Three producers milking using robots, each with less than one year of experience, were elated with their purchase.
Optimism was in the air as three robotic milking dairy producers took the stage at a panel concluding today's Tri-State Robotic Milking Seminar in Belmont, Wis. The meeting gave a background on the positives and negatives of robotic milkers, first from extension agents David Kammel, University of Wisconsin, and Larry Tranel, Iowa State University.
David Kammel explained that when laying out a robotic barn (he has been part of some himself), the first step is brainstorming all the wants and needs of the producer in a new barn. From there, a budget can be made; some wants (and even needs) may be stripped but it can still make the new setup a profitable enterprise.
The goals on most robotic milking farms are to reduce labor, add milk, lower stress (for both cows and people), and have the ability to manage cows individually. Kammel reminded us that we want to maximize the use of a new robot, just like maximizing the utilization of any other parlor.
Tranel asked the audience of 50 dairy producers and cooperative fieldmen whether milk will go up or down with the installation of a robot. What about somatic cell count? Will milking frequency go up or down?
It depends on the dairyman, Tranel concluded. If you're milking 3x already, milk may actually go down. If you're milking 2x, it will likely go up. Robots have the ability to provide milk quality with the top 20 percent of herds. But then Tranel explained that extremes also occur. One Iowa herd had a 43 percent surge in milk production with 70 cows, but a Wisconsin herd actually lost 10 to 12 percent.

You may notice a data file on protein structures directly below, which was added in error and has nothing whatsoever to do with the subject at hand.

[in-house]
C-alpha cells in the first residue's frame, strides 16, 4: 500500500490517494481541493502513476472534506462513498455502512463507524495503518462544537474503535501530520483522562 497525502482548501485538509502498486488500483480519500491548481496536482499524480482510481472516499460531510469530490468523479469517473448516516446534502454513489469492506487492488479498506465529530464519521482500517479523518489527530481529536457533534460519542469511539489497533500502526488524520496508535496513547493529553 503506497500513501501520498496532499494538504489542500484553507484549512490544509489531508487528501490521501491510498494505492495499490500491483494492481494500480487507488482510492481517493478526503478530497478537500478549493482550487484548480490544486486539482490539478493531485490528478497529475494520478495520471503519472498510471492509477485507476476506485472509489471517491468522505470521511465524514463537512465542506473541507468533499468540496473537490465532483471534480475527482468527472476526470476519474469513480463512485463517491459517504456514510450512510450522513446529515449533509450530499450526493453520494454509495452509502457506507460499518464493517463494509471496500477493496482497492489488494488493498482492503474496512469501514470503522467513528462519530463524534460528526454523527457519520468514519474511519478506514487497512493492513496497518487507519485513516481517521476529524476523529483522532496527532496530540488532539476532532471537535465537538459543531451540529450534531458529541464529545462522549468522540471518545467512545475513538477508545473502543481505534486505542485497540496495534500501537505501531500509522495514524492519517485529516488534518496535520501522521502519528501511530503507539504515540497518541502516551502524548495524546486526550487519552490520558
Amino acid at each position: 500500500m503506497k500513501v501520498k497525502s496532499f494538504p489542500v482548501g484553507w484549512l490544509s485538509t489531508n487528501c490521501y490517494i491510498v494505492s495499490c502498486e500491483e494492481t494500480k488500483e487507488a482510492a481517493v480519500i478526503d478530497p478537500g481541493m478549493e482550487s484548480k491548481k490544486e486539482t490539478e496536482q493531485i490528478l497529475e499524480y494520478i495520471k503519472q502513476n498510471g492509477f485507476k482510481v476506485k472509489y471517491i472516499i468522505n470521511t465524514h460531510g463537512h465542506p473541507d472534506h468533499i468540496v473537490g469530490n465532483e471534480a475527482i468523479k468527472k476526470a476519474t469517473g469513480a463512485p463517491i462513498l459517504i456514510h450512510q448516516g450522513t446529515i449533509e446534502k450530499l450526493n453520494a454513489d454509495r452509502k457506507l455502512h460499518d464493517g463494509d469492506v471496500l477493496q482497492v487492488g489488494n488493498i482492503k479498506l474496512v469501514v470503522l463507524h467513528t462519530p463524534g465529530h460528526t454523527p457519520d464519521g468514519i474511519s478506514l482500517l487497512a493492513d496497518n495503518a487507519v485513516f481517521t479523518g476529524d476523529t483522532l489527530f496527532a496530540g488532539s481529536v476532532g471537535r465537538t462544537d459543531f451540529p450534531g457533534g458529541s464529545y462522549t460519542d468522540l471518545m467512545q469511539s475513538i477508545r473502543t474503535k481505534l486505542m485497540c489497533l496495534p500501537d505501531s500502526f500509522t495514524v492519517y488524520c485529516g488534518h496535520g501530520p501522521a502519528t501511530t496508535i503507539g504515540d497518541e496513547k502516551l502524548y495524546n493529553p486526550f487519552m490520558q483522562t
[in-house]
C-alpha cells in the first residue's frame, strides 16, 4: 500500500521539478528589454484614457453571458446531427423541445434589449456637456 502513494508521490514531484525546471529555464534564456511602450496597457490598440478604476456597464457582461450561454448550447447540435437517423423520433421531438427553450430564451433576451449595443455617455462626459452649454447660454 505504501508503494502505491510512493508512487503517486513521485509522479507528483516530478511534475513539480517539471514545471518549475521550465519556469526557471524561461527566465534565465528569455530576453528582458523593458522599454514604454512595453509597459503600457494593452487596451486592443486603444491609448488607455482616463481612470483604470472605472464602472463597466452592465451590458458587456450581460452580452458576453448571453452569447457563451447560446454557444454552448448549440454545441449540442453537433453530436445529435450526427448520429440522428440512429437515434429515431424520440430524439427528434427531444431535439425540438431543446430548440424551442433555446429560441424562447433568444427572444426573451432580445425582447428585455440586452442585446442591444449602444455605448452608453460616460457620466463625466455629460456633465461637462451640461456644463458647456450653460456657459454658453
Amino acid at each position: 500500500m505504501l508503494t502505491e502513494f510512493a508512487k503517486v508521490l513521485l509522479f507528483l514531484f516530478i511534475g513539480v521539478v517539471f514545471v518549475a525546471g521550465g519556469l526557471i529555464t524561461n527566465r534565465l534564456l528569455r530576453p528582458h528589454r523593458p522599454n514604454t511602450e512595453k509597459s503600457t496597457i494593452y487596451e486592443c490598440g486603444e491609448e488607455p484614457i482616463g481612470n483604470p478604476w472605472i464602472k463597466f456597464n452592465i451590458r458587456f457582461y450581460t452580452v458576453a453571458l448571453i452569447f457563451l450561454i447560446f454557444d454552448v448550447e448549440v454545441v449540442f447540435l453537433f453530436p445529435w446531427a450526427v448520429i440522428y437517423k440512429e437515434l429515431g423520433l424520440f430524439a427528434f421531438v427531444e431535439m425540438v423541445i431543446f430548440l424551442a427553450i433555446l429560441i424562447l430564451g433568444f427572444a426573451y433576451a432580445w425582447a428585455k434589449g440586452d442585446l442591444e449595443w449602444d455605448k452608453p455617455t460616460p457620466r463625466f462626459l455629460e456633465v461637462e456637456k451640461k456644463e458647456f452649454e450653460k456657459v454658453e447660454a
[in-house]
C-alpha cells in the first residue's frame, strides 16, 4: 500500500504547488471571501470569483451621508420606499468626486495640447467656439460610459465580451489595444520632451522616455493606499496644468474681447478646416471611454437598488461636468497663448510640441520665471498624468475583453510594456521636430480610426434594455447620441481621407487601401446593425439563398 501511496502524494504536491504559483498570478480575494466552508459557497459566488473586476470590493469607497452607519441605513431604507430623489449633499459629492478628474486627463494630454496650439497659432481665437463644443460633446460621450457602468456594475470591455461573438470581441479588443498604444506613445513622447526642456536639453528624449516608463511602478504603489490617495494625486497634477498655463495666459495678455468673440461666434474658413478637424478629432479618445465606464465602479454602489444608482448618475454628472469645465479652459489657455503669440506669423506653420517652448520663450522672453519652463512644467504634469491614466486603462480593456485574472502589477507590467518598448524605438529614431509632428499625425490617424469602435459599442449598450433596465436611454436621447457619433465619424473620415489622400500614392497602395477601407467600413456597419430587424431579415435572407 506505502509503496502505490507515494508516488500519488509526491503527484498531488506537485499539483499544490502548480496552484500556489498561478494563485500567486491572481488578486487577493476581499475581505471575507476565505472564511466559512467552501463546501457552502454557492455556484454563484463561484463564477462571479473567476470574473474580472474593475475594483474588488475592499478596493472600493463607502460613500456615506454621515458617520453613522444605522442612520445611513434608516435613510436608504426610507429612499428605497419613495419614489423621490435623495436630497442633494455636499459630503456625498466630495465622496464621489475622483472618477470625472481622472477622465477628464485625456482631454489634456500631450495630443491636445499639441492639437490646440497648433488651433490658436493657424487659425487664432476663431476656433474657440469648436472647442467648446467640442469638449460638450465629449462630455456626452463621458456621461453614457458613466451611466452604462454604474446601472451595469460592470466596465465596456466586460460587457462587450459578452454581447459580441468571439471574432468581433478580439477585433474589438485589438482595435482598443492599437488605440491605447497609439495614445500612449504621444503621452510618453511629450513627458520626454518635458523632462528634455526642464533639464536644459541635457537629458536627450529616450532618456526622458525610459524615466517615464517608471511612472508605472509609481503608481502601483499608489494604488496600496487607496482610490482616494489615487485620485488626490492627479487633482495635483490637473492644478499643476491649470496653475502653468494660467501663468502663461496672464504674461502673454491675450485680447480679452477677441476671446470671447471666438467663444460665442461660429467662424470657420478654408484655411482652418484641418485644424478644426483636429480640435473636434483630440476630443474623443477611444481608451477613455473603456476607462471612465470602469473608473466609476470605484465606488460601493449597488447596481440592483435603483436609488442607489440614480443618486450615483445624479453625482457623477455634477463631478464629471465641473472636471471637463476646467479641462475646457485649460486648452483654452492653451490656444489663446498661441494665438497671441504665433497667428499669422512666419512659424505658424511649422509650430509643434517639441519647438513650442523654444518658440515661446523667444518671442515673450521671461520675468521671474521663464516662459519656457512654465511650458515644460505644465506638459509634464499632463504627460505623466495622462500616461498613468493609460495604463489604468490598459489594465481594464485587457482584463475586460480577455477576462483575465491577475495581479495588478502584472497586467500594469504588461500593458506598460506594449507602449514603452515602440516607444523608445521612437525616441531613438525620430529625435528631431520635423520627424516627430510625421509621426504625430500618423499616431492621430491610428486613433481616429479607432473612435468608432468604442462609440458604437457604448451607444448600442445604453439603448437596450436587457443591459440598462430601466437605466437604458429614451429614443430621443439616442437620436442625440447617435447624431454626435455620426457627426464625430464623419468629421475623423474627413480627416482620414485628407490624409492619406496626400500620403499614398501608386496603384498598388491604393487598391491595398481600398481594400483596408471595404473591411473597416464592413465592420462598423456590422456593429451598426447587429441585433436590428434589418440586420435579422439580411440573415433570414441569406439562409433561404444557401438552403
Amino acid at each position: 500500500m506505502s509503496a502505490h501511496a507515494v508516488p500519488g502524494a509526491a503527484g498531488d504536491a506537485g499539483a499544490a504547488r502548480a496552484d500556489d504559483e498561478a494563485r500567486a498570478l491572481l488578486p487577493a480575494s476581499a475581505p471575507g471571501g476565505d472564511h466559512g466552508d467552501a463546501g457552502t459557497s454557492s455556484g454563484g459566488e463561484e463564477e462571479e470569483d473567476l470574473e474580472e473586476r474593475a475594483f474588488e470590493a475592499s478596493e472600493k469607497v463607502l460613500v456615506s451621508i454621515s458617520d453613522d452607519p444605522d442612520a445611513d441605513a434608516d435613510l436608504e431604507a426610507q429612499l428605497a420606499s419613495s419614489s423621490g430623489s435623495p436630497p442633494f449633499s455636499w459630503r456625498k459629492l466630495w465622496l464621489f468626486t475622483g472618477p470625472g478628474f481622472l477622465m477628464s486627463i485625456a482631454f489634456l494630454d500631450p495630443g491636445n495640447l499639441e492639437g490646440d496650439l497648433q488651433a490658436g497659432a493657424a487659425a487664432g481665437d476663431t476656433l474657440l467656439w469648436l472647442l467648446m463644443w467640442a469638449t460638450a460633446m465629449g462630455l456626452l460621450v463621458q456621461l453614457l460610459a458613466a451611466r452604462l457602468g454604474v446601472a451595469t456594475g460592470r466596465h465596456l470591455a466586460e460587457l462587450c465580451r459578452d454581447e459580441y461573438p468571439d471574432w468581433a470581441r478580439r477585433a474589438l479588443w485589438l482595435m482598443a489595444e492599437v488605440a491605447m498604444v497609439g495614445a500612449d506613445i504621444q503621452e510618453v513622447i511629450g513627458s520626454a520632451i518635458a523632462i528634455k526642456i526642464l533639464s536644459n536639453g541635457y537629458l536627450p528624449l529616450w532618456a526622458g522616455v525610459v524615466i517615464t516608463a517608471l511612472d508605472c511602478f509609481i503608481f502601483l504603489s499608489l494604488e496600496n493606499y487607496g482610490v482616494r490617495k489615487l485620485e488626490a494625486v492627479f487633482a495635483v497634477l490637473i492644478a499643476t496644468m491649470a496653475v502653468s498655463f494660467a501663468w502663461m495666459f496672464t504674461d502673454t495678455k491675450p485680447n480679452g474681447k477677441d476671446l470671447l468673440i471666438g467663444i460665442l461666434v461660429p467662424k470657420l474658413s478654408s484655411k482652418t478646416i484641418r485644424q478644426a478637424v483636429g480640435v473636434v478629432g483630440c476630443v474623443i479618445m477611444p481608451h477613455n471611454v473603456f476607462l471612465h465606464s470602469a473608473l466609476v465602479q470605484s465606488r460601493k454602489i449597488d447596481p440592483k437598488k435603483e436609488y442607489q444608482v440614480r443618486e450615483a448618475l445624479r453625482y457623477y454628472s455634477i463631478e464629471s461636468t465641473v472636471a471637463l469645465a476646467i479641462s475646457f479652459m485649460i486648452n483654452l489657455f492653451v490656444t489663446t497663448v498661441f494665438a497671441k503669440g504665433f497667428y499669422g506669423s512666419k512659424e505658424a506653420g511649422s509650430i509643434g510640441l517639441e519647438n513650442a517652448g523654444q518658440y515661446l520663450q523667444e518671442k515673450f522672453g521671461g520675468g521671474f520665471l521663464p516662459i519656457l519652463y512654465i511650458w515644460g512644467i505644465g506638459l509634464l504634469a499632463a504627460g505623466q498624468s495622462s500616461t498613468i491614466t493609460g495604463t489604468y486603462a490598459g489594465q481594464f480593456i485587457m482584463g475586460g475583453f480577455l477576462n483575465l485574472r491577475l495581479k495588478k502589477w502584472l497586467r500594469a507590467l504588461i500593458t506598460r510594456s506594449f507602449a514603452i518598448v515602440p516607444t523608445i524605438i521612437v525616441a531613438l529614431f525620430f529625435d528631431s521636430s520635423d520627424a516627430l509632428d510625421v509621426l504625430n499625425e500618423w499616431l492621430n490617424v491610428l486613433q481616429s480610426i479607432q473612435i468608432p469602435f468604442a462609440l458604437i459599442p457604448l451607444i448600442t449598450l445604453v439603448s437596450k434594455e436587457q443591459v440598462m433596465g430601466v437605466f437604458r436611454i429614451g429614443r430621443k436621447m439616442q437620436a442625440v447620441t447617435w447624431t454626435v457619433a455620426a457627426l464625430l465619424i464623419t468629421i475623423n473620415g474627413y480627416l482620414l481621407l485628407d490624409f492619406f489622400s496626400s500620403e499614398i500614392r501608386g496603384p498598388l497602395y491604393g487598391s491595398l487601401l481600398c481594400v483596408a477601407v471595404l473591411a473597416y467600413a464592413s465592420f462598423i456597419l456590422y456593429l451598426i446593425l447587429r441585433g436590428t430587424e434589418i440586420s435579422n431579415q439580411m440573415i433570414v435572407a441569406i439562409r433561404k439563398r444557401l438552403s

After hearing from the experts, the crowd was eager to hear from three producers currently milking cows using AMS. They were all at different stages of use. Matt and Jolene Nierling of Decorah, Iowa, are the first family in the country to use a GEA Farm Technolgies M1 robotic system. That system expects to be marketable very soon, as the Nierlings are the first test herd.
At one year of experience, and just coming off warranty, was Jack Wiegel, South Wayne, Wis. He was very happy with his first year of using four Lely robots. His only gripe is that he had two left-turn and two right-turn robots. He wished he had thought earlier to make them all the same way for the cows, so retraining wasn't necessary if they traded pens.
Brad Kremer, Pittsville, Wis., has also been using robots for a year. His transformation from a tie stall to a two-robot, sand-bedded free stall was an initial shock for his cows, but he sums up the experience in one line, "I have two kids and didn't have to wake up at 3 a.m. for the first time on Christmas. That alone was worth more than $10,000." He is very happy with his decision and is thinking about doubling the barn with two more DeLaval robots.